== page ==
Open Source Conversations
IT Conversations publishes a number of shows that deal with free and open source software. We've created this channel as a way of helping people interested in open source software find talks, discussions, presentations, and interviews about that topic.
Companies are working to develop apps software that take advantage of the growing number of hardware platforms. In addition to smartphones, browser developers are using the cloud to distribute programs. The group discusses these projects, as well as how new versions of browsers are coming that will be of even greater use with applications. They review how cross platform development is an important part of new software as well as Web 2.0 capabilities must also be included.
An open API for all government functions would be a transformative achievement, and Tim O'Reilly and Chris Vein have been working to make it a reality. In this free-flowing Q and A format, Chris Vein shares his experience as CIO for San Fransisco, building IT as a platform for the 21st century city. Vein and O'Reilly discuss their front line experiences in government data with an audience of location-based developers.
In this presentation, Leading Edge researcher Simon Wardley explores hypotheses about change, reflecting on cloud computing and organizational shape. Considering how companies deal with the consequences and emerging patterns of change, Wardley asserts that the cloud increases innovation and productivity which yields commodity. He describes how commoditization erodes value, therefore requiring more innovation.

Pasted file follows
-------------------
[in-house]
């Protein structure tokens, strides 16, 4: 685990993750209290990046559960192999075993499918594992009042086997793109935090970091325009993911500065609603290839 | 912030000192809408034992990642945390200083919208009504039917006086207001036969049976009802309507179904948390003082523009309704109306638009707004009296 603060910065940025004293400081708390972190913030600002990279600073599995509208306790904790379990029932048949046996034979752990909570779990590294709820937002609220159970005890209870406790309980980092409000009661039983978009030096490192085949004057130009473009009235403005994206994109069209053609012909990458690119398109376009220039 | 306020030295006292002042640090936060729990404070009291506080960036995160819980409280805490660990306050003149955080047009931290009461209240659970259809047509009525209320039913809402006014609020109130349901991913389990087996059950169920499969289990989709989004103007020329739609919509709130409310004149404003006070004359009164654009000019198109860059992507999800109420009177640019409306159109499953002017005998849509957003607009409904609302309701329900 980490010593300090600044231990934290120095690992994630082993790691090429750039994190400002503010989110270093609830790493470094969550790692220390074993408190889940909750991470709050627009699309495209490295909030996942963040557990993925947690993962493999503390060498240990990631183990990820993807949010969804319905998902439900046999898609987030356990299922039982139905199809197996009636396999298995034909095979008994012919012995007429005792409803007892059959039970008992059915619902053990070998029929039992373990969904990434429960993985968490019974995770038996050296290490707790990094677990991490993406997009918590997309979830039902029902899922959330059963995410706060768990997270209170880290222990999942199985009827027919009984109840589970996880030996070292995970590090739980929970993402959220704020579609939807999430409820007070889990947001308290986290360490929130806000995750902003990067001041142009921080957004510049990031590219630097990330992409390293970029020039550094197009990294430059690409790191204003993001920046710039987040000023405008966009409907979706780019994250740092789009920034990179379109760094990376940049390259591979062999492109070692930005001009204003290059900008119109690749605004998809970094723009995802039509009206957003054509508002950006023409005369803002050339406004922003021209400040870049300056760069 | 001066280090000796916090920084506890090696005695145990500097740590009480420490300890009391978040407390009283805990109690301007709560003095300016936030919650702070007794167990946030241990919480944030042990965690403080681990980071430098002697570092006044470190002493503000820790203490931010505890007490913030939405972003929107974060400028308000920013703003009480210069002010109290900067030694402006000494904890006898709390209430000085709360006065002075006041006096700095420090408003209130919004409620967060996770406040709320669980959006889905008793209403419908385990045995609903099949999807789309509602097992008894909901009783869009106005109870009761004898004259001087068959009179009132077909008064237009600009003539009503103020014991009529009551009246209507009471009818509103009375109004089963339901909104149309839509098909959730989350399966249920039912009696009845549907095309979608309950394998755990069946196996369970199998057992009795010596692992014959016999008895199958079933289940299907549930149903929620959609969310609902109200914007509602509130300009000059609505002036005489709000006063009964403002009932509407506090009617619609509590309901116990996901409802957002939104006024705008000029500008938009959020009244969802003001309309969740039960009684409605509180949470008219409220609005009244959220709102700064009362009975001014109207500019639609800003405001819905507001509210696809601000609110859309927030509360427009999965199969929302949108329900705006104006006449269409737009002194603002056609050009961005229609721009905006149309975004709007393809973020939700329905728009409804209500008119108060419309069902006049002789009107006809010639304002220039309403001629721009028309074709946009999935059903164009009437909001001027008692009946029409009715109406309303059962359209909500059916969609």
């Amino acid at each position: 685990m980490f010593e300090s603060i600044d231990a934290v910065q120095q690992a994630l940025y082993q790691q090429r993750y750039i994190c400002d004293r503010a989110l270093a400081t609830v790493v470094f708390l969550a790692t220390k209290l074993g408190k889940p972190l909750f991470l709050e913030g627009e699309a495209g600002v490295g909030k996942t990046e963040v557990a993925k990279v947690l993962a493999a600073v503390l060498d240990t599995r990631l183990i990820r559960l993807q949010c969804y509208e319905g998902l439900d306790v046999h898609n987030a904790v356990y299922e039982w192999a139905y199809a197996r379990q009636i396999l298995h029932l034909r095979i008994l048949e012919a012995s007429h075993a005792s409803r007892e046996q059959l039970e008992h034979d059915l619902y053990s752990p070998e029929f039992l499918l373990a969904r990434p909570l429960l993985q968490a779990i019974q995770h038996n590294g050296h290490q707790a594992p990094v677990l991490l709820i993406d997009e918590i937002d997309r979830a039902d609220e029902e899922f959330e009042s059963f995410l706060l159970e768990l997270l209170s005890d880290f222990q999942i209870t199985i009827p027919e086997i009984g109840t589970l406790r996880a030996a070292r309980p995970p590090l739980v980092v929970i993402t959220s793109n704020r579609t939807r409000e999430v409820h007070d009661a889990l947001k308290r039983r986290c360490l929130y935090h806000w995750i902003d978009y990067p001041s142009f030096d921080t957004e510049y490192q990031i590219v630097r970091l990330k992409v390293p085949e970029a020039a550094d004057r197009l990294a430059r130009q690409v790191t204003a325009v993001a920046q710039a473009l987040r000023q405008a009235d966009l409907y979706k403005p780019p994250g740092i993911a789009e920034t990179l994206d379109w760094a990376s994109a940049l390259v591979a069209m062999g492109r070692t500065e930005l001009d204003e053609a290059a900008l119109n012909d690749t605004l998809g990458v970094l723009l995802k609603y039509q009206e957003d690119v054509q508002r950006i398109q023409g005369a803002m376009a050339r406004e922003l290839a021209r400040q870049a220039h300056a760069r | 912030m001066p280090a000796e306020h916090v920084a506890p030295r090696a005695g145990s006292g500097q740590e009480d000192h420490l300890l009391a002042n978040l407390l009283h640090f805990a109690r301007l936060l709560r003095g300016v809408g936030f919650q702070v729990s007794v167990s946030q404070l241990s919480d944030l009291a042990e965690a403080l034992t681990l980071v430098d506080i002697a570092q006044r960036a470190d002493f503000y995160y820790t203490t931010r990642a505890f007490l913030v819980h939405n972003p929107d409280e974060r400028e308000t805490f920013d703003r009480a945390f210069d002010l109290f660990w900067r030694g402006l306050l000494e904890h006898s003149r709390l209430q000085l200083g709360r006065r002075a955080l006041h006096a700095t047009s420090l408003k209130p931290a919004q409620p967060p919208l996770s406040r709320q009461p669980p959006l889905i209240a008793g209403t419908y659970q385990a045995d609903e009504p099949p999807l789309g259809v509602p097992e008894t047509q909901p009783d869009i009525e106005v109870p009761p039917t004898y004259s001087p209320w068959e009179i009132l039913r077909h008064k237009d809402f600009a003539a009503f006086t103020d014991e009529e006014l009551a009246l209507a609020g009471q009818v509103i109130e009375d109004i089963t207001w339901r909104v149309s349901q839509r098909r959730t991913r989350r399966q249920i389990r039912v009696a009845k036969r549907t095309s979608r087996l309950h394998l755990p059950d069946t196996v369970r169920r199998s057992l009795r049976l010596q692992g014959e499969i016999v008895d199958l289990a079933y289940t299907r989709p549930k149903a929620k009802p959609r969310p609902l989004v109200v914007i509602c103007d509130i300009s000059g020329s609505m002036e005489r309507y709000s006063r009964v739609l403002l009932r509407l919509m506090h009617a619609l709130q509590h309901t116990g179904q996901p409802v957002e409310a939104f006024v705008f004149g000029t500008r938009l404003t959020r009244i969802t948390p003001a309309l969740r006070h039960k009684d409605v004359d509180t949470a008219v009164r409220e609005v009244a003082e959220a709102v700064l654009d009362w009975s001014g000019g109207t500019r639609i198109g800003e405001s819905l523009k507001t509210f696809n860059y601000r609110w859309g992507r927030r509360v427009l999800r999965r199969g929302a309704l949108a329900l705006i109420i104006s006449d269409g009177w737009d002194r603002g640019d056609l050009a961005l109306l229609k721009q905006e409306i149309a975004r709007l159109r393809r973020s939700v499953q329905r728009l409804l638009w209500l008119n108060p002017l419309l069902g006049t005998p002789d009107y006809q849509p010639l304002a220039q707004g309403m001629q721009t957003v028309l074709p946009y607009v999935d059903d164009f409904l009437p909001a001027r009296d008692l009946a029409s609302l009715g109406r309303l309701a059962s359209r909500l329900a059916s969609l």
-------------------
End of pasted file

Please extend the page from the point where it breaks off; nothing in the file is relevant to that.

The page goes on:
Describing the codes used throughout MySQL and explaining their limitations, Sheeri K. Cabral -- founder of the MySQL user group in Boston, Massachusetts -- discusses the use of time zones by that data system. The majority of her lecture is technical, but her concepts are easy to follow and she offers a variety of methods to recording precise times and mending the system's failure to hold time zones.
In this series of short talks from the Gov 2.0 Summit, four pioneers of open geospatial data share their experiences in encouraging collaboration through data sharing. From Virtual Alabama to "Beer for Data" in Afghanistan, it's an eye-opening look at the doors which can be unlocked by open data in government.
Tim O'Reilly describes the state of the internet operating system. As more services and data move from computers onto the internet, there are new opportunities to create value as well as new risks for lock-in. Google, Microsoft, Apple, Facebook: which has the right strategy?
Mark Callaghan of Facebook describes some of the uses Facebook makes of MySQL and the challenges Facebook's database team has in their large-scale deployment of MySQL. Facebook has thousands of MySQL database servers, which gives them unique insights and challenges.
Creating and growing a community is an art, but there are known best practices. Jono Bacon, Community Manager for Ubuntu, lists some of the best ways to build a community, the mechanics of making a community work, and the difference between an evangelist and a community manager.
Beginning the lecture with a description of Drizzle, Brian Aker, an open-source hacker and former Director of Architecture at MySQL AB, continues on to fully discuss the merits of this open source database management system (DBMS). Also central to this lecture are the three key success points of Drizzle and what its creators plan to do in the future.
In this interview from the 2009 Web 2.0 conference, Tim O'Reilly talks with Tim Berners-Lee, inventor of the World Wide Web and Director of the World Wide Web Consortium. Berners-Lee talks about his expectations for the Web when he created it, his thoughts on how it has changed with growth and his concerns for its future.